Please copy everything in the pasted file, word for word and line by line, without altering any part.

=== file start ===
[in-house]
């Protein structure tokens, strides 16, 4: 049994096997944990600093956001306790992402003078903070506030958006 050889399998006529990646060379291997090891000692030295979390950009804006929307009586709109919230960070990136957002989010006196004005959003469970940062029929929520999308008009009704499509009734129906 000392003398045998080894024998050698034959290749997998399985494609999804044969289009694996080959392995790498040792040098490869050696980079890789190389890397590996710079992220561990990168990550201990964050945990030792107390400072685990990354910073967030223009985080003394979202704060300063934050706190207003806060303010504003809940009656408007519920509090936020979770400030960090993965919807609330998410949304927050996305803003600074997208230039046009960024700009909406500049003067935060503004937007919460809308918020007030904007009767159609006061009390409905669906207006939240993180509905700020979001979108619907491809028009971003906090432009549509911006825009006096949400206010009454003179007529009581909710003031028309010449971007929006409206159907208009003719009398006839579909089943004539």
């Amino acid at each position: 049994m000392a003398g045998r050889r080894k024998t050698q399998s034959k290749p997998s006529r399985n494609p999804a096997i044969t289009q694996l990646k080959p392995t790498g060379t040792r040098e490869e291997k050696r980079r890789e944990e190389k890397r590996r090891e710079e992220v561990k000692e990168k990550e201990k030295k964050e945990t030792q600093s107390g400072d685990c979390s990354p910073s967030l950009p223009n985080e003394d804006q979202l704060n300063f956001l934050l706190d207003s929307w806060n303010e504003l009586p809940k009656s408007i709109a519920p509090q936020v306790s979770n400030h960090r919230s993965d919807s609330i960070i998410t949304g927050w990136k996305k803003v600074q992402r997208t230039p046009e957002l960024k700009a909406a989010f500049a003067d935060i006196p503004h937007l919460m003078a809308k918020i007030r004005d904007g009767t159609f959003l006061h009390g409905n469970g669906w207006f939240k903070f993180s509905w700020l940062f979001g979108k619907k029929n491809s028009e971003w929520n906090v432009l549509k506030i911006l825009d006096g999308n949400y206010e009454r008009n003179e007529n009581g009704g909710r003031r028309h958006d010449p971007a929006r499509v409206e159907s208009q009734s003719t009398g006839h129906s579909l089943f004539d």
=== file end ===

[in-house]
């Protein structure tokens, strides 16, 4: 049994096997944990600093956001306790992402003078903070506030958006 050889399998006529990646060379291997090891000692030295979390950009804006929307009586709109919230960070990136957002989010006196004005959003469970940062029929929520999308008009009704499509009734129906 000392003398045998080894024998050698034959290749997998399985494609999804044969289009694996080959392995790498040792040098490869050696980079890789190389890397590996710079992220561990990168990550201990964050945990030792107390400072685990990354910073967030223009985080003394979202704060300063934050706190207003806060303010504003809940009656408007519920509090936020979770400030960090993965919807609330998410949304927050996305803003600074997208230039046009960024700009909406500049003067935060503004937007919460809308918020007030904007009767159609006061009390409905669906207006939240993180509905700020979001979108619907491809028009971003906090432009549509911006825009006096949400206010009454003179007529009581909710003031028309010449971007929006409206159907208009003719009398006839579909089943004539």
């Amino acid at each position: 049994m000392a003398g045998r050889r080894k024998t050698q399998s034959k290749p997998s006529r399985n494609p999804a096997i044969t289009q694996l990646k080959p392995t790498g060379t040792r040098e490869e291997k050696r980079r890789e944990e190389k890397r590996r090891e710079e992220v561990k000692e990168k990550e201990k030295k964050e945990t030792q600093s107390g400072d685990c979390s990354p910073s967030l950009p223009n985080e003394d804006q979202l704060n300063f956001l934050l706190d207003s929307w806060n303010e504003l009586p809940k009656s408007i709109a519920p509090q936020v306790s979770n400030h960090r919230s993965d919807s609330i960070i998410t949304g927050w990136k996305k803003v600074q992402r997208t230039p046009e957002l960024k700009a909406a989010f500049a003067d935060i006196p503004h937007l919460m003078a809308k918020i007030r004005d904007g009767t159609f959003l006061h009390g409905n469970g669906w207006f939240k903070f993180s509905w700020l940062f979001g979108k619907k029929n491809s028009e971003w929520n906090v432009l549509k506030i911006l825009d006096g999308n949400y206010e009454r008009n003179e007529n009581g009704g909710r003031r028309h958006d010449p971007a929006r499509v409206e159907s208009q009734s003719t009398g006839h129906s579909l089943f004539d």